Feature | March 09, 2015

NYU Langone Establishes First Center for Diagnosis and Treatment of Deadly Blood Clots

Clinical study on risk factors for blood clots among first tasks for multidisciplinary center

VTEC, NYU Langone, venous therapies, deep vein thrombosis, DVT, PE

March 9, 2015 — NYU Langone Medical Center has announced the creation of a new multidisciplinary Venous Thromboembolic Disease Center (VTEC) to treat those with life-threatening blood clots. The new VTEC delivers advanced detection, comprehensive care and effective management for patients experiencing a venous thromboembolic event.

Venous thromboembolism, or VTE, is extremely prevalent, occurring in about 600,000 Americans annually, according to the Centers for Disease Control and Prevention. There are two main types of VTE: deep vein thrombosis (DVT) and pulmonary embolism (PE). Deep vein thrombosis occurs when a blood clot forms in the deep veins of the legs, pelvis or arms. Pulmonary embolisms occur when these blood clots travel toward the heart and block blood flow in the lungs.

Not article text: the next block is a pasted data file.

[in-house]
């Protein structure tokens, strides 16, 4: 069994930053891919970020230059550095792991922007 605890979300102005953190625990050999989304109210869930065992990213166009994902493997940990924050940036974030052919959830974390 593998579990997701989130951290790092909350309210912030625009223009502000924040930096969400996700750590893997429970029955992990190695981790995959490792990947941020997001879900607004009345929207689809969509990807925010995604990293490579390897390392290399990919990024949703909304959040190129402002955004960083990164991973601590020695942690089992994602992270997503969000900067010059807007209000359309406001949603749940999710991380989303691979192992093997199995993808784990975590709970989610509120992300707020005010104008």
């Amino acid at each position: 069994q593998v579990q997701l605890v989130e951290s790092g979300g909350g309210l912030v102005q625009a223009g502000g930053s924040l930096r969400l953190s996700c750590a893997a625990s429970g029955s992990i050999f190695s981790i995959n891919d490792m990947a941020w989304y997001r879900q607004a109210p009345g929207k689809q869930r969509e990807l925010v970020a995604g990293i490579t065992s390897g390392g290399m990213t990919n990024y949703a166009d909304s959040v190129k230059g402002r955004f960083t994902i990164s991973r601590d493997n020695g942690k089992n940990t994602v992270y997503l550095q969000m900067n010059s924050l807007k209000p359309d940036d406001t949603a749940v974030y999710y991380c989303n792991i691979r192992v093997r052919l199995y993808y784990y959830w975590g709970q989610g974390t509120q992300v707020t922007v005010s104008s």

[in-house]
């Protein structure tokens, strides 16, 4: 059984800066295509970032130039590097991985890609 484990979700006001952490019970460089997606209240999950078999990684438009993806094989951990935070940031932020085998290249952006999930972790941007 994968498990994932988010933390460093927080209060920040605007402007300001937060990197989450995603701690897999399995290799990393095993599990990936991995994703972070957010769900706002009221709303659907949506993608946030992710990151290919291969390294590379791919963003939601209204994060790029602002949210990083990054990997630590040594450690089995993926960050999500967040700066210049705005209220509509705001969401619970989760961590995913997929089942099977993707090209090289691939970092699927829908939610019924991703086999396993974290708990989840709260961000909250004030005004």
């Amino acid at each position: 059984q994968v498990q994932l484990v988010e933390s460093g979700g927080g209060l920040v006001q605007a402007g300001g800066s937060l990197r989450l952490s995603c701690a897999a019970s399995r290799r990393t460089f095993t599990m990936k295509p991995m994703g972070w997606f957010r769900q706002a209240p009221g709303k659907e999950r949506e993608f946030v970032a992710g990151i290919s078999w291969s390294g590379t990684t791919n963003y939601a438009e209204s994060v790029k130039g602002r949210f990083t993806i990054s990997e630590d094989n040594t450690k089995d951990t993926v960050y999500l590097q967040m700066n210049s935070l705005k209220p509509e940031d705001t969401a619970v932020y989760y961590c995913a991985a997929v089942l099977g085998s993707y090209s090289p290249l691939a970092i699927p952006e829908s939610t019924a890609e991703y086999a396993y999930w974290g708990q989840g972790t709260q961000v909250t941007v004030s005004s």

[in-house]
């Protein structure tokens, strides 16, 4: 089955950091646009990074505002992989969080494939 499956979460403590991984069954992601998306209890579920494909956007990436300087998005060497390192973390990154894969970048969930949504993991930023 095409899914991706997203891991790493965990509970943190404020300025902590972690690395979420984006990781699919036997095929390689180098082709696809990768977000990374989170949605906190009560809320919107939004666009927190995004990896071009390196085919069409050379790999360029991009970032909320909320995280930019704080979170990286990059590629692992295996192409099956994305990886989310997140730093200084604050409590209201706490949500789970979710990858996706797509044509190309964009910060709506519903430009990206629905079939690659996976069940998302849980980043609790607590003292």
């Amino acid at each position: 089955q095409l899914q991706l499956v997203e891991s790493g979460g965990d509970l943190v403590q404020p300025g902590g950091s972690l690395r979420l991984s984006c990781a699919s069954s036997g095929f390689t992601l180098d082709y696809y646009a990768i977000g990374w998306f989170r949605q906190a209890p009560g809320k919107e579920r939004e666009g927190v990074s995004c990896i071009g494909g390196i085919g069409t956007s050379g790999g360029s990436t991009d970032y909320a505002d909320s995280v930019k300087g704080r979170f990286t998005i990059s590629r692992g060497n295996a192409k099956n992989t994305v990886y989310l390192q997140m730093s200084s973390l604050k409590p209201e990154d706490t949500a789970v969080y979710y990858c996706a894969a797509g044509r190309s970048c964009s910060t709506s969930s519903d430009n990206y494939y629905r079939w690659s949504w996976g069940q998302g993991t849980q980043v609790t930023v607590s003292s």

Risk factors for DVT include long periods of sitting, trauma or surgery, smoking, obesity, taking birth control pills and a family history of blood clots. Currently, the most common treatment for DVT is a blood thinner medication, though other interventions may be needed.

VTEC comprises a multidisciplinary team of physicians, surgeons, researchers and other medical staff who specialize in DVT and PE, and is a collaboration of more than 20 specialties including hematology, vascular surgery, cardiology, radiology, emergency medicine and more. This collaboration resulted in unique evidence-based protocols for treating all types of patients who experience a DVT or PE.

In addition, NYU Langone’s scientists and researchers are collaborating to conduct a large clinical study with the goal of increasing understanding of the risk factors for blood clots, and improving prevention and treatment.

“Our goal is to develop a genetic ‘handprint’ for blood clots in the form of a blood test that can warn us which patients may develop different kind of blood clots, such as deep vein thrombosis or pulmonary embolisms, so we can offer the best preventive treatments to keep these events from occurring,” said Jeffrey Berger, MD, a researcher at VTEC.

He noted, “We’re proud that we’ve already been able to create standardized, evidenced-based guidelines for screening, preventing, diagnosing, and managing blood clots that are used throughout NYU Langone. We are able to track virtually every patient found to have a blood clot while being treated here, enabling an expert from VTEC to quickly and seamlessly treat patients.”

For more information: www.nyulmc.org/vtec

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